SEWARD (AP) -- The City of Seward is putting charter boat operators on notice that they need the proper licenses and insurance to work in Seward.
After complaints from members of the Seward Charterboat Association, city manager Scott Janke notified about 650 charter operators across the state, reminding them to acquire a Seward business license if they work out of Seward.
The letter also reminds charterboat owners that they must be licensed by the U.S. Coast Guard, and carry up to $1 million in insurance, a measure that also protects the city from liability.
The Seward Charterboat Association claims that numerous charterboats, many from out of town, have used the city's small boat harbor for years without paying city sales taxes. Just how many there are, no one knows for sure.
''There are a lot,'' said Andy Mezirow, the association's vice president and owner of Crackerjack Charters. ''A lot of boats don't even know they need a business license.''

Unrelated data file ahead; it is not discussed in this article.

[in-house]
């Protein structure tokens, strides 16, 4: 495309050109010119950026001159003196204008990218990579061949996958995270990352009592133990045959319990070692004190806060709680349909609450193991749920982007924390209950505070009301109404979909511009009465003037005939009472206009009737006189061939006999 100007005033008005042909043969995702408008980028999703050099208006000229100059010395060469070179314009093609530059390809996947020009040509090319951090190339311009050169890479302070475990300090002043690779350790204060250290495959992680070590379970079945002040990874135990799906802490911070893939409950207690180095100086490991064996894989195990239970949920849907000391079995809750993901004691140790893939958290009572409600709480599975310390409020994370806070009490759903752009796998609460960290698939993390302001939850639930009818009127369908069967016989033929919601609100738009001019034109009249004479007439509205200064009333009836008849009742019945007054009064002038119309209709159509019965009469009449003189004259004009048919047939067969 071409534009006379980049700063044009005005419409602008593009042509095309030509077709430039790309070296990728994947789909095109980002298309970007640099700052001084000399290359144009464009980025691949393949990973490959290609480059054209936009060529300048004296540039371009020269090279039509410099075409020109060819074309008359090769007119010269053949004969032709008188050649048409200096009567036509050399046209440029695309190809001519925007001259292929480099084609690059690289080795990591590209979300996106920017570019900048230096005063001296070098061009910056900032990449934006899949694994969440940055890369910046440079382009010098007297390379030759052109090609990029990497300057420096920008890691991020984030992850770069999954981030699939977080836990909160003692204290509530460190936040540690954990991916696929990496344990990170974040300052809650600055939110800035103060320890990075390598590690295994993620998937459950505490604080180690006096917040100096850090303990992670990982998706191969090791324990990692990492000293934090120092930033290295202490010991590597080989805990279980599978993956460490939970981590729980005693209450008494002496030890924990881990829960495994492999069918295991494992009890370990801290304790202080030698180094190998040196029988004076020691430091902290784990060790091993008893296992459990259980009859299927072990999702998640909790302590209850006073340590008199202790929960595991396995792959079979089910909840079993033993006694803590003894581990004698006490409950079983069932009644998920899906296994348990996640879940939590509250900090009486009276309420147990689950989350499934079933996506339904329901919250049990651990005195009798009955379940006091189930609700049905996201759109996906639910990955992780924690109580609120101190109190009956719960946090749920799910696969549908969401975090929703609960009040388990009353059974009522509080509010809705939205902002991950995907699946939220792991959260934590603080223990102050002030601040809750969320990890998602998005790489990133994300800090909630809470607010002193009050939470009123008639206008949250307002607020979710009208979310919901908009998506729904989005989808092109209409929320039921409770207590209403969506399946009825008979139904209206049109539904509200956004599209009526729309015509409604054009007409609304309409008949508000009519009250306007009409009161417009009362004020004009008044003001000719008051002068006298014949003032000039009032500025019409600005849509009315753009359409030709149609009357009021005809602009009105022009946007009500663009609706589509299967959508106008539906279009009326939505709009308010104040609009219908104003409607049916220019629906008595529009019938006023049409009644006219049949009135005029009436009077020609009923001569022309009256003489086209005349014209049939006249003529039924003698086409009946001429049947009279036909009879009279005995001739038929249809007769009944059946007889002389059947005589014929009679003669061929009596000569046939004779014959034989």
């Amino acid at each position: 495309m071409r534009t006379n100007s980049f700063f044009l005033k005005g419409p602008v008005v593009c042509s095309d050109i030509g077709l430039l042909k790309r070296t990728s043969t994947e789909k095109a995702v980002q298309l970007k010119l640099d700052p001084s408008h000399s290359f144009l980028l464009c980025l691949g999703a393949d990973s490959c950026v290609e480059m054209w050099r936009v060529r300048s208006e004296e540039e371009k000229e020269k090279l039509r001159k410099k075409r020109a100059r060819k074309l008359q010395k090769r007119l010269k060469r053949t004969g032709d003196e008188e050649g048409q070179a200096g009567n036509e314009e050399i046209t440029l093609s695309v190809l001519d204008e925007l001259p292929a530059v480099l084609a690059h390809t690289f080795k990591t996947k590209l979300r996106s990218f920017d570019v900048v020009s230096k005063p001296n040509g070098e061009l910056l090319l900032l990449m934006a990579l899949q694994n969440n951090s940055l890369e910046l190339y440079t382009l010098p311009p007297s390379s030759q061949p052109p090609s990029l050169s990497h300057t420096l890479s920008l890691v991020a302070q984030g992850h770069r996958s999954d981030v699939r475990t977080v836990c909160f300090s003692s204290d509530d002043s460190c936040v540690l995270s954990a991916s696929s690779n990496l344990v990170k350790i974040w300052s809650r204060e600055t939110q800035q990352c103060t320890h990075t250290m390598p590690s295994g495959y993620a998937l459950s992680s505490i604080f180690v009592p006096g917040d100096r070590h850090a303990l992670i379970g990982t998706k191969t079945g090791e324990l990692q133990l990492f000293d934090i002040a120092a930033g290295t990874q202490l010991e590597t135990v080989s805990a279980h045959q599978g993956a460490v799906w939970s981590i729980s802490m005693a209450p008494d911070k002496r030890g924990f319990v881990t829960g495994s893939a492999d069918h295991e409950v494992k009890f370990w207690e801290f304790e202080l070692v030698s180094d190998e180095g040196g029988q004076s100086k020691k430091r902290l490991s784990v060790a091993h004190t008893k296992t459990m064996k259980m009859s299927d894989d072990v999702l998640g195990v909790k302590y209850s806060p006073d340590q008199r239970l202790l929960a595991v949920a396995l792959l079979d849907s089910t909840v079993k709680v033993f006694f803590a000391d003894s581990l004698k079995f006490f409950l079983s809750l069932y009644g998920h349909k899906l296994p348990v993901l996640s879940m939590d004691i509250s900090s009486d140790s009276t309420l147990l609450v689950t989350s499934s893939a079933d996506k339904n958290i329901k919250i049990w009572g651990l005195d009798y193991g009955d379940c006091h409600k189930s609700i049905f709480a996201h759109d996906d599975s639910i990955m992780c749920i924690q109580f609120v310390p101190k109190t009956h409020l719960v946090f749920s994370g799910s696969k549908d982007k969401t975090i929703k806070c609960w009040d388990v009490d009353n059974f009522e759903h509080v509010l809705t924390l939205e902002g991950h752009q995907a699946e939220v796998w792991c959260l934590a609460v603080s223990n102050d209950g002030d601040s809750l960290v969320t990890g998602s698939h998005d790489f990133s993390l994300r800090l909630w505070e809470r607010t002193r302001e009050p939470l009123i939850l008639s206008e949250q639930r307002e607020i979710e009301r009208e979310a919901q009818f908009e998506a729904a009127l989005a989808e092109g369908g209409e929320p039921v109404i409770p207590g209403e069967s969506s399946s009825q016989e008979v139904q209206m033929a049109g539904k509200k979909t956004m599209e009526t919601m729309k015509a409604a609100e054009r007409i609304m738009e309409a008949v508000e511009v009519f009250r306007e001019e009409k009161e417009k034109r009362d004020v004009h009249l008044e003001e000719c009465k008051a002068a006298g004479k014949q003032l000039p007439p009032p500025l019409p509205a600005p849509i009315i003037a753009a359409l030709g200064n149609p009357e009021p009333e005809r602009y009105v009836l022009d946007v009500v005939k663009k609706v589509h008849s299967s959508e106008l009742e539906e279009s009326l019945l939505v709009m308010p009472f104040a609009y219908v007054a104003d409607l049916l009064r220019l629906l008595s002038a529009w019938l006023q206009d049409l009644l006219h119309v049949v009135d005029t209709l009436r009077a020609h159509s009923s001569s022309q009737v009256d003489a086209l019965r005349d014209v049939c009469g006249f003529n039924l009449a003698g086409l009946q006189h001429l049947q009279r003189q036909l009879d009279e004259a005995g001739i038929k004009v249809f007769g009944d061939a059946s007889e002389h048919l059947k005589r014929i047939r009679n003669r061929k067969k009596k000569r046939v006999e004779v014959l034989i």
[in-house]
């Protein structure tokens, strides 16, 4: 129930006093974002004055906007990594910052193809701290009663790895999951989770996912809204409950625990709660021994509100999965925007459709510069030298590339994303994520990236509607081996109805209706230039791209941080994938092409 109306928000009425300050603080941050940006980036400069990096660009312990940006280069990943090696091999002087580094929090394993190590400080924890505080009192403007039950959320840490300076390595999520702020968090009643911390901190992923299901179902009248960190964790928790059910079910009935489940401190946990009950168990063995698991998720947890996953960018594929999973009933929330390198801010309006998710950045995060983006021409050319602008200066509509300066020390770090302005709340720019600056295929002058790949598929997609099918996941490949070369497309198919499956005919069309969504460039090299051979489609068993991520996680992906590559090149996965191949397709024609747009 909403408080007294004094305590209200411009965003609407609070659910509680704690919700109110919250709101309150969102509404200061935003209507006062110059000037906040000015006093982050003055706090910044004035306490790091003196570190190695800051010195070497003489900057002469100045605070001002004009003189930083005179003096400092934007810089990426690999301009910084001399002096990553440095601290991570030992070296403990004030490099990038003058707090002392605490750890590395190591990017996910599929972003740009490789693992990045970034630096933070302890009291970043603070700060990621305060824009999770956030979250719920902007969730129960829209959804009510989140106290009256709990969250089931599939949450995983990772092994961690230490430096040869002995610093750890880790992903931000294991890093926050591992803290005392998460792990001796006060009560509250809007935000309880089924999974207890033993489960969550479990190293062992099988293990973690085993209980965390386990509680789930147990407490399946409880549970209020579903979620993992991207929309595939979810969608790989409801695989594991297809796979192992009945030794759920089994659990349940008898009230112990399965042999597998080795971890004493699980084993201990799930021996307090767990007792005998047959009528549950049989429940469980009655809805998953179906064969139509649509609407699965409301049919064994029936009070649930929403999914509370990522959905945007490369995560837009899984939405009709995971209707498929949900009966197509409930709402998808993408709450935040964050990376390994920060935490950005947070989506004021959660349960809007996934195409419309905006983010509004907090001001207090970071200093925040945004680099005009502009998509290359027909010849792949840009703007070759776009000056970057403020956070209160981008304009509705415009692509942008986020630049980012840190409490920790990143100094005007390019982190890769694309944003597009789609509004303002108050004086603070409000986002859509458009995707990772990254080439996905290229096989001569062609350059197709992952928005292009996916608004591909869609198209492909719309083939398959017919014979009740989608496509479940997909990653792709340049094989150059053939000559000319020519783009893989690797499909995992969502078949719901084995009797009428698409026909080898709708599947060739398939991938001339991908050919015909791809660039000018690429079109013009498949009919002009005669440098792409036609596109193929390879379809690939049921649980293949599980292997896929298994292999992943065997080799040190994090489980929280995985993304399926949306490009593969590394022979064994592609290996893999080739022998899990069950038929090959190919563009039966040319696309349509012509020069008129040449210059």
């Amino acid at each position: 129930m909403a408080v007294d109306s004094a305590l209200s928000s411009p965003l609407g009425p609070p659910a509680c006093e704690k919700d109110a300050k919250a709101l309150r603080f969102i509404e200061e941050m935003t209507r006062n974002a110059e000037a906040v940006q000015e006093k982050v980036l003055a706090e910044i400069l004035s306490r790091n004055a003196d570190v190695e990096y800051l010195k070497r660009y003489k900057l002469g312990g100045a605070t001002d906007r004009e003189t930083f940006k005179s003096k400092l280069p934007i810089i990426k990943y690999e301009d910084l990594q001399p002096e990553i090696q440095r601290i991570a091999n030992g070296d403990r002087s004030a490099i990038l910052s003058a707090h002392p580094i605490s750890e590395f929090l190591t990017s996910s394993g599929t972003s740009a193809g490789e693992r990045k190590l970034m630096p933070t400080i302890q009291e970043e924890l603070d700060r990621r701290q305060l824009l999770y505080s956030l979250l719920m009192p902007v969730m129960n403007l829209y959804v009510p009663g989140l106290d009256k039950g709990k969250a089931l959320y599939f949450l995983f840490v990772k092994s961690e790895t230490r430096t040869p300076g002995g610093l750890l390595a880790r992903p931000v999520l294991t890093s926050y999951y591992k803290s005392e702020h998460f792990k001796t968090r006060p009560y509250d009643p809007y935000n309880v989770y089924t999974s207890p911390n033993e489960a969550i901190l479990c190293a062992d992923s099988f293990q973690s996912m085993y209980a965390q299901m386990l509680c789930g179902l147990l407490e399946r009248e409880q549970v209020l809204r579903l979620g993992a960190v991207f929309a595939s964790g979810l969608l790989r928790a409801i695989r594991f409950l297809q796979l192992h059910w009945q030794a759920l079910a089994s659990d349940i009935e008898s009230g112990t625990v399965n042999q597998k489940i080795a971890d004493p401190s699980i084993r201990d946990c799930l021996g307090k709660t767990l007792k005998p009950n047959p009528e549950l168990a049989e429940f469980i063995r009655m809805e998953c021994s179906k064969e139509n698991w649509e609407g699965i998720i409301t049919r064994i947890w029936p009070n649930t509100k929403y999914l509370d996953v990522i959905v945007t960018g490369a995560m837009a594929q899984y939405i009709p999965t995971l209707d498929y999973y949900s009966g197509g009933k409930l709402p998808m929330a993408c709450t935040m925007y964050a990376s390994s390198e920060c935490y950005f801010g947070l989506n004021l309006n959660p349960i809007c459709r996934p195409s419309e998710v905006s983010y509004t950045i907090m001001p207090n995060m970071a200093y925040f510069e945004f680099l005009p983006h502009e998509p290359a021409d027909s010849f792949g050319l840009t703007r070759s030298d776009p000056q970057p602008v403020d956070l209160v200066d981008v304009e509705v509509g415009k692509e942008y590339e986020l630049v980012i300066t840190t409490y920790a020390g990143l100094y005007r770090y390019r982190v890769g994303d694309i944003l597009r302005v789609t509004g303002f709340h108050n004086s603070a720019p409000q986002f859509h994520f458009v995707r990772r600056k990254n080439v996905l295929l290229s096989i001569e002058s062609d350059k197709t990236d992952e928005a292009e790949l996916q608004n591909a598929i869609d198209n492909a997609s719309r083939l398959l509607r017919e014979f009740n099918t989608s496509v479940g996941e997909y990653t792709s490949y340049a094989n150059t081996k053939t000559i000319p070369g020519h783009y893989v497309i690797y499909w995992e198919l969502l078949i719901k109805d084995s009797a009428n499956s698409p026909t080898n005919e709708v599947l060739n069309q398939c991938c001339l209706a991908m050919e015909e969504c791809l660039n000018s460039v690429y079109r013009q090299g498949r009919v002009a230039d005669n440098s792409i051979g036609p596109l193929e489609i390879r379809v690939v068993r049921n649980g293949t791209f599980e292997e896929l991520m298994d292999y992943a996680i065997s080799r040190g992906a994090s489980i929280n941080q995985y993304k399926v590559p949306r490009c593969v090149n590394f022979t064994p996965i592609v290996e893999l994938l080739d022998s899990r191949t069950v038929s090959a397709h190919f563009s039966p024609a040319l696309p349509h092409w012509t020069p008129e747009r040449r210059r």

''They simply come over for 20 days, make $20,000 and leave,'' Mezirow said in a letter to members of the Seward Ports and Commerce Advisory Board last week.
But harbormaster Jim Beckham said it's probably not as many as some think.
''I'd say most folks are complying,'' he said. ''There's a feeling from Seward charter boat operators that there's a lot out there that aren't complying with any federal, state and local regulations at all. I've got a feeling the problem isn't that large, but we're addressing it with the letter.''
As the popularity of the Silver Salmon Derby has swelled, so has the number of licensed charter boats heading to Seward in July and August.
Between 1996 and 1997, licensed vessels from out of town leapt from 39 to 65, according to the city clerk's office. Last summer, Seward licensed 70 out-of-town charter boats.
With that increase has come more traffic and more potential for accidents. It also means there are more noncompliant operators, Mezirow said.
City officials are also uncertain how many unlicensed boats are operating, and therefore, how much of the city's 3 percent sales tax is going unpaid.
The city has no regular enforcement mechanism to track registration during the busy summer season, Beckham said.
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